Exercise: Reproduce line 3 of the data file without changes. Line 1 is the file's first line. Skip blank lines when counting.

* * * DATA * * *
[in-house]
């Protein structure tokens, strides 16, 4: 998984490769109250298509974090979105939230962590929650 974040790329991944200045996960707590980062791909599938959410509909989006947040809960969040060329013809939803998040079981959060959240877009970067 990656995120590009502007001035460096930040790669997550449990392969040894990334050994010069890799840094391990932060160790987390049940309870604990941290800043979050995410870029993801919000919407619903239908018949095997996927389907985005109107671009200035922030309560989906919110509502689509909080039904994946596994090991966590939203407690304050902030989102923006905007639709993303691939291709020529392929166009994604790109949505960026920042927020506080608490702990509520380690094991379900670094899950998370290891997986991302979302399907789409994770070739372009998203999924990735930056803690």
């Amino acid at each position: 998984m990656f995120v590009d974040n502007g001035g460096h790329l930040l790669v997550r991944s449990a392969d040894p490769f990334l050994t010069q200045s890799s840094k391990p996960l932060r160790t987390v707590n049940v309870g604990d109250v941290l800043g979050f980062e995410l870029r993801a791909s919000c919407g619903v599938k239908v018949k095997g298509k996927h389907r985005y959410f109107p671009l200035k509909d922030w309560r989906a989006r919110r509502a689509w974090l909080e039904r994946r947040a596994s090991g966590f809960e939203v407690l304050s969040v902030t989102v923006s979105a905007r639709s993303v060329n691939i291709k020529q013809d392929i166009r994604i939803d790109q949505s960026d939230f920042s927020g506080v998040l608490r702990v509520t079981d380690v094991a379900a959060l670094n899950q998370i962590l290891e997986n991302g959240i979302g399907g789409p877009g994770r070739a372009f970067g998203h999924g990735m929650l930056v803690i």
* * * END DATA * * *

């Amino acid at each position: 998984m990656f995120v590009d974040n502007g001035g460096h790329l930040l790669v997550r991944s449990a392969d040894p490769f990334l050994t010069q200045s890799s840094k391990p996960l932060r160790t987390v707590n049940v309870g604990d109250v941290l800043g979050f980062e995410l870029r993801a791909s919000c919407g619903v599938k239908v018949k095997g298509k996927h389907r985005y959410f109107p671009l200035k509909d922030w309560r989906a989006r919110r509502a689509w974090l909080e039904r994946r947040a596994s090991g966590f809960e939203v407690l304050s969040v902030t989102v923006s979105a905007r639709s993303v060329n691939i291709k020529q013809d392929i166009r994604i939803d790109q949505s960026d939230f920042s927020g506080v998040l608490r702990v509520t079981d380690v094991a379900a959060l670094n899950q998370i962590l290891e997986n991302g959240i979302g399907g789409p877009g994770r070739a372009f970067g998203h999924g990735m929650l930056v803690i």